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Poll: Children's Needs Should be Prioritized in Disaster Planning, Response and Recovery Efforts

10/22/2010

CHICAGO - Most Americans believe children should be given a higher priority in disaster planning and response, according to the results of a nationwide survey released today by the American Academy of Pediatrics (AAP). The poll found:

  • 76 percent of Americans agree that if resources are limited, children should be given a higher priority for life-saving treatments

  • 75 percent believe that if tough decisions must be made, life-saving treatments should be provided to children rather than adults with the same medical condition

  • 92 percent agree that if there were a terrorist attack, our country should have the same medical treatments readily available for children as are now available for adults

Yet, the country’s strategic national stockpile of medical countermeasures that can be used to respond to a range of biomedical threats is significantly lacking in medications for children – much of what is available to treat adults is unavailable in doses or preparations approved for use by children.

The AAP coordinated the national survey in partnership with the Children’s Health Fund. A six-question telephone survey of 1,030 U.S. residents was conducted Sept. 30 through Oct. 5, 2010. The majority of people surveyed in all groups supported giving higher priority to children and their needs over adults. Opinions remained consistent across various demographics, including region, household income, education, age, race, gender and political party.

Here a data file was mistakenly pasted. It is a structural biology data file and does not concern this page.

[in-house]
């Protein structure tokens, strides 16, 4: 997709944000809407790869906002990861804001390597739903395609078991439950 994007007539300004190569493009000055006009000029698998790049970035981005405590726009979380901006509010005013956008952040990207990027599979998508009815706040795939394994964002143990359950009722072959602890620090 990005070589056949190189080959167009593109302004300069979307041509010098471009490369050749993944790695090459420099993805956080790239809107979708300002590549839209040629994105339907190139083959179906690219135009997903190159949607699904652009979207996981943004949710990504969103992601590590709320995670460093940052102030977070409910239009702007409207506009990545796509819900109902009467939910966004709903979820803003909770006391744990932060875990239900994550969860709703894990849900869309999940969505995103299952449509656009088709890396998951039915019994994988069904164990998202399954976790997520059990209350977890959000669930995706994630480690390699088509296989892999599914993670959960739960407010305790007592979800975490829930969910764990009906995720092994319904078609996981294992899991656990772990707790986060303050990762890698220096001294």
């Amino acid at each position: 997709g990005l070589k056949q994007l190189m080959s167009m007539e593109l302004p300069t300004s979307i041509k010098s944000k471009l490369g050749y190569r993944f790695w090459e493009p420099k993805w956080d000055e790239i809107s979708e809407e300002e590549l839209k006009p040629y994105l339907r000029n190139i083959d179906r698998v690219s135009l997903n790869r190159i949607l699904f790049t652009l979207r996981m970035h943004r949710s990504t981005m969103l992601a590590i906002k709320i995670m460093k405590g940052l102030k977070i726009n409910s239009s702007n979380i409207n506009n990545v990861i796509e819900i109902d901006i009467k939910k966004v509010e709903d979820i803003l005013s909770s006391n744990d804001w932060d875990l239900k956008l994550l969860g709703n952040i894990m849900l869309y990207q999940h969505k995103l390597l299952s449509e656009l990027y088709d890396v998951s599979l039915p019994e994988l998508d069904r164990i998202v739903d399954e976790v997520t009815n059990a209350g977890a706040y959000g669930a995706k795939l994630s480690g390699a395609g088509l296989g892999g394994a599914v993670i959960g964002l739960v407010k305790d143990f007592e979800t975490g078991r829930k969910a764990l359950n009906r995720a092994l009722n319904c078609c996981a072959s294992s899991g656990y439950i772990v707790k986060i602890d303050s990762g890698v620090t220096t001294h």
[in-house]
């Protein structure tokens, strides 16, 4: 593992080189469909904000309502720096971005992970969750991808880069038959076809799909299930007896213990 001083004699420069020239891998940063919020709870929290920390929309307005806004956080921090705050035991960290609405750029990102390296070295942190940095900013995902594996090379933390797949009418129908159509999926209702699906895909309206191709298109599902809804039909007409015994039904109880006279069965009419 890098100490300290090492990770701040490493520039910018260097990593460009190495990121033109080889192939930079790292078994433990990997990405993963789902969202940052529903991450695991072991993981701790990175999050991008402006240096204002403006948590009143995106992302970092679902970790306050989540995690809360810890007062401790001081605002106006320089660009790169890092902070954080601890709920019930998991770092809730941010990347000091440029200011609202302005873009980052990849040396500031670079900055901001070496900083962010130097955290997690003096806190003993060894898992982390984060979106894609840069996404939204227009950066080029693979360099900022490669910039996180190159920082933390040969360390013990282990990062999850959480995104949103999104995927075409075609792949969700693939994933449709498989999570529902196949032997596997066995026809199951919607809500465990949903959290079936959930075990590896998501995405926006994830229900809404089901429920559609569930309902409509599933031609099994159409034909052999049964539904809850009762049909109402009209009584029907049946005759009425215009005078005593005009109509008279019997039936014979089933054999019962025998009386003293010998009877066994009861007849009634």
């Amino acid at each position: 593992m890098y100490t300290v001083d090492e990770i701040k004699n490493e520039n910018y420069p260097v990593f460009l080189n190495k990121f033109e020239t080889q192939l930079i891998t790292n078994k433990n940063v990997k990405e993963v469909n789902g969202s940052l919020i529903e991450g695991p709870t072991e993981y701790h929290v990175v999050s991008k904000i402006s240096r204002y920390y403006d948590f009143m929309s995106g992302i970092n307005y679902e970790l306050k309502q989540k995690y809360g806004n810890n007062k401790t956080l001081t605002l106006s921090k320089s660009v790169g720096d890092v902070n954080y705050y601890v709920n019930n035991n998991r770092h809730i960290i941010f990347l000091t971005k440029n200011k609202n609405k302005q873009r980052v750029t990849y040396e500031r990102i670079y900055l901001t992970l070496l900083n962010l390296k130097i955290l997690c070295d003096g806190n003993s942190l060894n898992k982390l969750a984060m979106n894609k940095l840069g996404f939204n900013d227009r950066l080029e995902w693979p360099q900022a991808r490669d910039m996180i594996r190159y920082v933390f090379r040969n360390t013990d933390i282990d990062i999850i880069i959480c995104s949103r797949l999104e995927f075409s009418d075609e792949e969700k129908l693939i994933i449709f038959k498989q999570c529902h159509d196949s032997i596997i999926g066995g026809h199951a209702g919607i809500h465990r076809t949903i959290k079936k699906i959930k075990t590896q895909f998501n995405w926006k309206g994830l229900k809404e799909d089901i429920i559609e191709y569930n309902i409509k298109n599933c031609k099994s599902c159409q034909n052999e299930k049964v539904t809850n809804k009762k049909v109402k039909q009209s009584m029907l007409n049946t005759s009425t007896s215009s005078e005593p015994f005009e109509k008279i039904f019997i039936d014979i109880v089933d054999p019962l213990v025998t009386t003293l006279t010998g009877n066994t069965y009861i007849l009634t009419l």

“The AAP’s views about prioritizing children’s needs during disasters are shared by the American people,” said AAP President O. Marion Burton, MD, FAAP. “Children represent about 25 percent of the U.S. population. The poll shows that the general public believes we must be better prepared to meet the physical and mental health needs of children in the aftermath of a disaster. Focused attention and federal resources including continuation of the work of the National Commission on Children and Disasters are key to improving this situation.”

The poll comes on the heels of an October 6 report delivered to the President and Congress by the National Commission on Children and Disasters, which highlighted persistent gaps in disaster preparedness for children. The Commission calls for the development of a national strategy to ensure children are given a higher priority before, during and after disasters. The report includes more than 100 recommendations to federal, state and local governments and non-governmental organizations to improve protections for children.

Irwin Redlener, MD, FAAP, president of the Children’s Health Fund, stated “Not only is prioritizing the needs of children the right thing to do, it is an essential part of disaster planning in general. Failing to understand and respond to the needs of children in emergencies can undermine the entire response plan.”

“The fundamental needs of children can be anticipated, and we must prepare to meet those needs,” said Steven Krug, MD, FAAP, chair of the AAP Disaster Preparedness Advisory Council. “There is still much to be done to improve pediatric emergency preparedness and our ability to meet the needs of children during disaster response and recovery.”

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The American Academy of Pediatrics is an organization of 60,000 primary care pediatricians, pediatric medical subspecialists and pediatric surgical specialists dedicated to the health, safety and well-being of infants, children, adolescents and young adults. For more information, visit www.aap.org.